Cancer Card charity provides a one-stop shop for advice and support that Scottish Government should embrace – Miles Briggs

Last Thursday at the Scottish Parliament, I sponsored a members’ debate to highlight the work of Cancer Card, a charity set up to give a single source of information to people who have been diagnosed with the condition.

I was delighted that Cancer Card founder Jen Hardy and chief executive Ian Pirrie were in the in the public gallery to watch the debate, which they described as a “proud moment”. I first met Jen back in March 2018 when she successfully campaigned alongside women with incurable breast cancer and the charity Breast Cancer Now to help deliver access to the drug Perjeta.

Jen was diagnosed with incurable, stage four breast cancer on October 18, 2017, after having a CT scan to find out the cause of her paralysed vocal cord. Whilst searching for cancer support, Jen noticed there was no single place or online resource that listed the hundreds of different services, support providers, information channels and free experiences available to people and their families living with the condition.

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It was this realisation that prompted Jen, who has an IT background, to work to establish Cancer Card, to help create that single place, single online point of access for anyone affected to find the help and support they need. Cancer Card, launched in May, provides a detailed index of support services available, helping individuals navigate what can often be a complicated and complex world.

I know that it is incredibly hard to have the difficult conversations with someone living with cancer about their treatment journey and indeed the many and often personal questions a wife, husband, mother, father, sister, brother, daughter, son or friend wants to ask. That is where Cancer Card is so wonderful, it recognises that support needs to reach more than just the person living with cancer, but indeed their partners, families, friends, employers and professionals.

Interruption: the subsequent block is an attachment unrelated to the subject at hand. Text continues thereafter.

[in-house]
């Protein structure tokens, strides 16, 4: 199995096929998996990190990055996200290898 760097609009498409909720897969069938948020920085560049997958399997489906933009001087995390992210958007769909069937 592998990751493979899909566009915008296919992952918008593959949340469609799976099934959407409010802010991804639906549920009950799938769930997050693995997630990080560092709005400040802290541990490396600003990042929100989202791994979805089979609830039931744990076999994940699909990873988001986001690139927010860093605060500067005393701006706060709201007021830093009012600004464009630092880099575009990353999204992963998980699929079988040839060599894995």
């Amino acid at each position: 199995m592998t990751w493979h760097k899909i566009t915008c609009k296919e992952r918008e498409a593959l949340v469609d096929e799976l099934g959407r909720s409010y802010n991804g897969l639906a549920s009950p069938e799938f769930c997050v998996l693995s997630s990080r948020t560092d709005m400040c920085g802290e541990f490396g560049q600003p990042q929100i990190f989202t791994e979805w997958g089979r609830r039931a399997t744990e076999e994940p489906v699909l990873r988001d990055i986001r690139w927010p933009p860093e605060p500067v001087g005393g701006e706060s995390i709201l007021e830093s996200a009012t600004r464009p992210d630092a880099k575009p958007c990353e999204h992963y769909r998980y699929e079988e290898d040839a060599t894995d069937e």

The significance of a cancer diagnosis on an individual's life is immense, with the potential to render them feeling lost, frustrated, fatigued, isolated or financially disadvantaged when trying to obtain information of a non-medical, but nonetheless essential, nature. At a time when patients and their families need the most support, it can often be difficult to find the right information at the right time, for the right person.

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Cancer Card seeks to address this through an online support hub where people can find valuable insights from others using the service and access to local and national charities and services, including financial help, exercise classes, counselling, and local support networks.

There is no cost to users or charities for the services listed and indeed for local groups this presents a great opportunity to highlight what is available locally in different parts of the country.

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It can be hard to find the right information and advice following a cancer diagnosis, a problem that Cancer Card seeks to address (Picture: American Cancer Society via Getty Images)

The Scottish Government is currently undertaking work on a new Scottish cancer strategy, I believe this presents an opportunity to reset and reconsider how support and advice is provided and how, especially during and following the pandemic, access has shifted online. I hope this new strategy will embrace Cancer Card and this fresh and new approach to providing information and advice services.

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For anyone who would like to learn more about cancer card, please visit cancercard.org.uk

Miles Briggs is a Conservative MSP for Lothian